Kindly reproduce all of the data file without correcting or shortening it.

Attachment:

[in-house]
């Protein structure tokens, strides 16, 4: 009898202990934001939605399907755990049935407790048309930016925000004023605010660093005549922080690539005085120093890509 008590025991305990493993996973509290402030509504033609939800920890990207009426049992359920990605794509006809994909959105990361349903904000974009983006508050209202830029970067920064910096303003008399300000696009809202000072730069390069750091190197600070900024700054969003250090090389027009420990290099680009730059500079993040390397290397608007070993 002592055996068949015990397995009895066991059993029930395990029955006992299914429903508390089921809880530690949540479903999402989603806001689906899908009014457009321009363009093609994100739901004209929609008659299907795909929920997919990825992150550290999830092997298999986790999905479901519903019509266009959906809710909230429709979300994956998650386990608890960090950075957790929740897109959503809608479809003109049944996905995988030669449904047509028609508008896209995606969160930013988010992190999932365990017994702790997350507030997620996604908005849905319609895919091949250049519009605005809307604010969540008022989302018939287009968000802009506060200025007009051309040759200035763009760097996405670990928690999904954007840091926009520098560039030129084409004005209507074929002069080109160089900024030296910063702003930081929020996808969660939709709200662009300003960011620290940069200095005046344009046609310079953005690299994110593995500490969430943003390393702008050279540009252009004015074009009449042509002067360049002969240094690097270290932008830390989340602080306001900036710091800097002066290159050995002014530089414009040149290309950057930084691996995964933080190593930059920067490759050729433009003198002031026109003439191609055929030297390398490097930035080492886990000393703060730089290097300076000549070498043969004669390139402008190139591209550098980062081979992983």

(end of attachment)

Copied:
[in-house]
């Protein structure tokens, strides 16, 4: 009898202990934001939605399907755990049935407790048309930016925000004023605010660093005549922080690539005085120093890509 008590025991305990493993996973509290402030509504033609939800920890990207009426049992359920990605794509006809994909959105990361349903904000974009983006508050209202830029970067920064910096303003008399300000696009809202000072730069390069750091190197600070900024700054969003250090090389027009420990290099680009730059500079993040390397290397608007070993 002592055996068949015990397995009895066991059993029930395990029955006992299914429903508390089921809880530690949540479903999402989603806001689906899908009014457009321009363009093609994100739901004209929609008659299907795909929920997919990825992150550290999830092997298999986790999905479901519903019509266009959906809710909230429709979300994956998650386990608890960090950075957790929740897109959503809608479809003109049944996905995988030669449904047509028609508008896209995606969160930013988010992190999932365990017994702790997350507030997620996604908005849905319609895919091949250049519009605005809307604010969540008022989302018939287009968000802009506060200025007009051309040759200035763009760097996405670990928690999904954007840091926009520098560039030129084409004005209507074929002069080109160089900024030296910063702003930081929020996808969660939709709200662009300003960011620290940069200095005046344009046609310079953005690299994110593995500490969430943003390393702008050279540009252009004015074009009449042509002067360049002969240094690097270290932008830390989340602080306001900036710091800097002066290159050995002014530089414009040149290309950057930084691996995964933080190593930059920067490759050729433009003198002031026109003439191609055929030297390398490097930035080492886990000393703060730089290097300076000549070498043969004669390139402008190139591209550098980062081979992983």